PORTSMOUTH — It was a moment of panic when Shawnee State University student Teagan Smith received word that campus would be shut down for the remainder of the semester. One of his classes still required him to report to the classroom and he was not sure how it would continue remotely.
“It was kind of a stressful and hectic time,” said Smith, a rising junior studying plastics engineering technology. “I had to get everything out of Shawnee State in a timely manner.”
A native of Cuyahoga County, where the county’s board of health reports 5,750 confirmed coronavirus cases, Smith said he has been social distancing and isolating since he returned home in April. Now that SSU plans on having students on-campus for the fall semester, he feels comfortable about returning and will continue to take the same precautions.
The university released its return protocol last week, a phased reopening with guidelines for students, visitors and staff. Currently in phase two, “limited public services” have been allowed for business, administrative support, academic, and student services since June 29.
While SSU plans on having a semester with athletic and student events, it will be far from business as usual when students return Aug. 24. As is required in Portsmouth, students will be required to wear masks and to practice physical distancing in the classroom, Morris University Center, Bears Den, Clark Memorial Library, and outdoor and indoor meeting spaces. Plexiglas barriers and face shields for instructors will be put-in-place in the classrooms, which will have limited attendance to allow for distancing, for hearing impaired students.
Rising junior Kaitlynn Hintz also feels prepared to return and sees the protocol as well-thought-out. Still, she would like to see more updates from the university.
“Most of us know that things will not be the way they usually are and that’s fine as long they are keeping us safe,” said Hintz, a welcome week ambassador. “I know that people feel like they (SSU) are not really communicating with us, but I think that’s because they don’t know where to go for the information.”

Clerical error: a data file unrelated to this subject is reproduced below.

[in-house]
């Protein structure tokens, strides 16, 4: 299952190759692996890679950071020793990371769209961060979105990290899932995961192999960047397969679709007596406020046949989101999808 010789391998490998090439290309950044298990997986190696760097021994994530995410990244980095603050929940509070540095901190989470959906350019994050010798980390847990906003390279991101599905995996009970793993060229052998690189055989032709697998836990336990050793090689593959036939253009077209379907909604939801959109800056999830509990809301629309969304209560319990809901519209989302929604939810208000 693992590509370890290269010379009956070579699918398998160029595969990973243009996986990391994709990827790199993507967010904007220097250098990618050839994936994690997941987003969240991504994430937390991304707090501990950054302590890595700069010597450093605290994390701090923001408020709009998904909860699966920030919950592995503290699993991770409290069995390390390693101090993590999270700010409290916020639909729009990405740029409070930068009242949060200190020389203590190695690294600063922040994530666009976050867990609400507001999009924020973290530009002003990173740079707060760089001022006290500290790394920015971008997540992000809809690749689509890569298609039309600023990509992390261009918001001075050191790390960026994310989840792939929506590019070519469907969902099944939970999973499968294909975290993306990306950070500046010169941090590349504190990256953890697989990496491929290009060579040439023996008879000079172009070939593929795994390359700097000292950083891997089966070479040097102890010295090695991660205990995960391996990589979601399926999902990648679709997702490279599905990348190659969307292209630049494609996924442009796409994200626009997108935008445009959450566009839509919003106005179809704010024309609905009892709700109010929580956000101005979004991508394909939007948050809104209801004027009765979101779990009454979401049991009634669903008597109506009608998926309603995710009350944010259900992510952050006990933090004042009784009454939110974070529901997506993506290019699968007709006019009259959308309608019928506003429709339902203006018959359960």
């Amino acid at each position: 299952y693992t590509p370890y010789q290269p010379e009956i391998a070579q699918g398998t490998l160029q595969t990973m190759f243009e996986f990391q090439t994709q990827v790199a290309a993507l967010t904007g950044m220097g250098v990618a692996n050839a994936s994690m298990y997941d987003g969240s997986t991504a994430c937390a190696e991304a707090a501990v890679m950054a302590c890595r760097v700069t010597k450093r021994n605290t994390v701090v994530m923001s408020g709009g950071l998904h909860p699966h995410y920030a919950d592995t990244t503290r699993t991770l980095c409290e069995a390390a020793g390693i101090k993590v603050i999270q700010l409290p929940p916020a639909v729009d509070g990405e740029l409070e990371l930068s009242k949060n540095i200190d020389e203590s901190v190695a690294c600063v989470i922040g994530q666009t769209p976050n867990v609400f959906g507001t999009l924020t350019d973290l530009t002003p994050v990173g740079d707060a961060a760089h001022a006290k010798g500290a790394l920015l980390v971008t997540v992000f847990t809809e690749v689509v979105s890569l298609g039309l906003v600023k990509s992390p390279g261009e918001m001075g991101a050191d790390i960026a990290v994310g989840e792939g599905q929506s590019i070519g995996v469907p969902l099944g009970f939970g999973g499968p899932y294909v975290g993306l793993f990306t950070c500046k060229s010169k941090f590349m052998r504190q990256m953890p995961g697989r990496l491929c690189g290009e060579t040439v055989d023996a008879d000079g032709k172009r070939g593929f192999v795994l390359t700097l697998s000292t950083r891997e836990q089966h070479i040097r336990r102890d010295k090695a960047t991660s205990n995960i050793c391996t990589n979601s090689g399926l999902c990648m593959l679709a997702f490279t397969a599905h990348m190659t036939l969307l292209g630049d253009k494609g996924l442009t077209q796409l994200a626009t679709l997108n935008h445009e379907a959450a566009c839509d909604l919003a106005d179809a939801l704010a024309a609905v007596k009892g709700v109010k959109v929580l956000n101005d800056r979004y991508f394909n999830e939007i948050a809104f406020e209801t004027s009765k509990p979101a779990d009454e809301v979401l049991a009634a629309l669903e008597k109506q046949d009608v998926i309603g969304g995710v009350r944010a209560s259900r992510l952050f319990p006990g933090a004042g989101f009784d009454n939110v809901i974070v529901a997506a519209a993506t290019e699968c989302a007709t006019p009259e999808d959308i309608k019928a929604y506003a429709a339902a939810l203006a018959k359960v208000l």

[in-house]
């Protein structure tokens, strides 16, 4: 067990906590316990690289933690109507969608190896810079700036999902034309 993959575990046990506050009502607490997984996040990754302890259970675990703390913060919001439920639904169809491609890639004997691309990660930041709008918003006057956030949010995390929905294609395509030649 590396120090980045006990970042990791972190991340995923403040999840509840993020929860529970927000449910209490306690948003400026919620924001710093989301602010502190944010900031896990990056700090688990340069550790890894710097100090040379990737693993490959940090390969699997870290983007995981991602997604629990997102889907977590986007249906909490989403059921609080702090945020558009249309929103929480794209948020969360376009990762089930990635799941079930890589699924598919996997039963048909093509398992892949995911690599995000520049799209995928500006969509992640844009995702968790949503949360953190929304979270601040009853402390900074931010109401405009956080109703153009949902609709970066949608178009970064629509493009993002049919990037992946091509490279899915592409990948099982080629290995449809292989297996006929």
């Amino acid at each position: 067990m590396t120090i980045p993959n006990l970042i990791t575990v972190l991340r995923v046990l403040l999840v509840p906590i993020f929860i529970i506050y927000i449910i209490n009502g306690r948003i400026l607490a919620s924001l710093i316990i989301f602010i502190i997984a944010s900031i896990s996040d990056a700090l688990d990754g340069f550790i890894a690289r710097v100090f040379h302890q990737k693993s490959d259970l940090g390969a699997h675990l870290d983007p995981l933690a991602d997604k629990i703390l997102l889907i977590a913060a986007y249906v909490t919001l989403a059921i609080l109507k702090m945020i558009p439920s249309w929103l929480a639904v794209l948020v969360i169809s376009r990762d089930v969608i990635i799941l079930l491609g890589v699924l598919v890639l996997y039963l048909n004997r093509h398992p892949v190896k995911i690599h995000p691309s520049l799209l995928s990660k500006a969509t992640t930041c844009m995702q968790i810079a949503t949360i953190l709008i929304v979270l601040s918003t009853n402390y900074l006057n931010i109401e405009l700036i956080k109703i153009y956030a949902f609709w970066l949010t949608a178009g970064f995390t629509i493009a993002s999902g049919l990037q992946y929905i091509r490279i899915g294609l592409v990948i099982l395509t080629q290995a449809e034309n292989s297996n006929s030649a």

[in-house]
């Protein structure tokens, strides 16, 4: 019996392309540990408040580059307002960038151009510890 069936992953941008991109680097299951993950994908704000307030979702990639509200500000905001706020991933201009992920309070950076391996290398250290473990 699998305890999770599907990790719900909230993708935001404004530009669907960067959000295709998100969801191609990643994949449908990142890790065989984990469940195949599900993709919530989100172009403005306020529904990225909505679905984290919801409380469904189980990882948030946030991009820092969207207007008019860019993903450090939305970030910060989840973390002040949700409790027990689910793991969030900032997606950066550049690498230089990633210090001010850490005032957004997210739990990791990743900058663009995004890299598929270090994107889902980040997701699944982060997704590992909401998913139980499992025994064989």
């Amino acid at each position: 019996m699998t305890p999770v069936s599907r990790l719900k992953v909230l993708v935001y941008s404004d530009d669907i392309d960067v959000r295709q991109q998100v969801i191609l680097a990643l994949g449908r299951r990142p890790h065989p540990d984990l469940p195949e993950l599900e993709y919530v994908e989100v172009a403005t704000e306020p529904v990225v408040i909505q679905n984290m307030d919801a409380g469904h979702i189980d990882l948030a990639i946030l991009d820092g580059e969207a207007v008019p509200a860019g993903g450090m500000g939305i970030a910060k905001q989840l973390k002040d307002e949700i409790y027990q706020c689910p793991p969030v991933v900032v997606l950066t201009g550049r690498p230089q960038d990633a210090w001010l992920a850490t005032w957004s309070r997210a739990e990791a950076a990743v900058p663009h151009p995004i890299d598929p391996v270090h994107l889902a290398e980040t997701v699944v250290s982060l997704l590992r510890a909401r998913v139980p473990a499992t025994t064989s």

More classes will be available online and through sprint courses in the case of an outbreak leading to another transition to online classes. When classes moved to online in late March, Smith felt he still received the same quality of education.
“It wasn’t all that hard because we continued the lectures online and really being in the classroom setting was not so much different from what was being taught,” said Smith. “I wasn’t in any art class where I had to do drawings, so it was not a huge difference to me.”
Online classes proved to be a mixed bag for Hintz, who experienced difficulties in her mathematics class.
“My professor took forever to get anything online,” said Hintz, who majors in social sciences.”I would worry for some classes…., but since they had to go through this last semester, I feel like it would go a whole lot better.”
One question that remained for Smith would be whether students will return to campus after Thanksgiving. Other state schools, like Ohio State University and Miami University, will have their students finish the semester from home after the holiday break.
“We haven’t heard anything about that, so that’s something I’d like to hear a little bit more about,” said Smith. “That’s one thing I’m still concerned about because, when a lot of people get sick, it’s from traveling.”
According to SSU’s 2020-2021 academic calendar, classes will resume Nov. 28, finish classes Dec. 4, and conduct final exams between Dec. 5 and 11. The calendar plans on having these final two weeks to be completed on-campus.
Director of Marketing and Communications Elizabeth Blevins said while all students will be expected to return for the final week of classes, some will be able to return home as early as Dec. 5 if their professors will be conducting exams online or in another format which does not require physical attendance.
Reach Patrick Keck (740)-353-3501 ext. 1931, by email at firstname.lastname@example.org, or on Twitter @pkeckreporter © 2020 Portsmouth Daily Times, all rights reserved.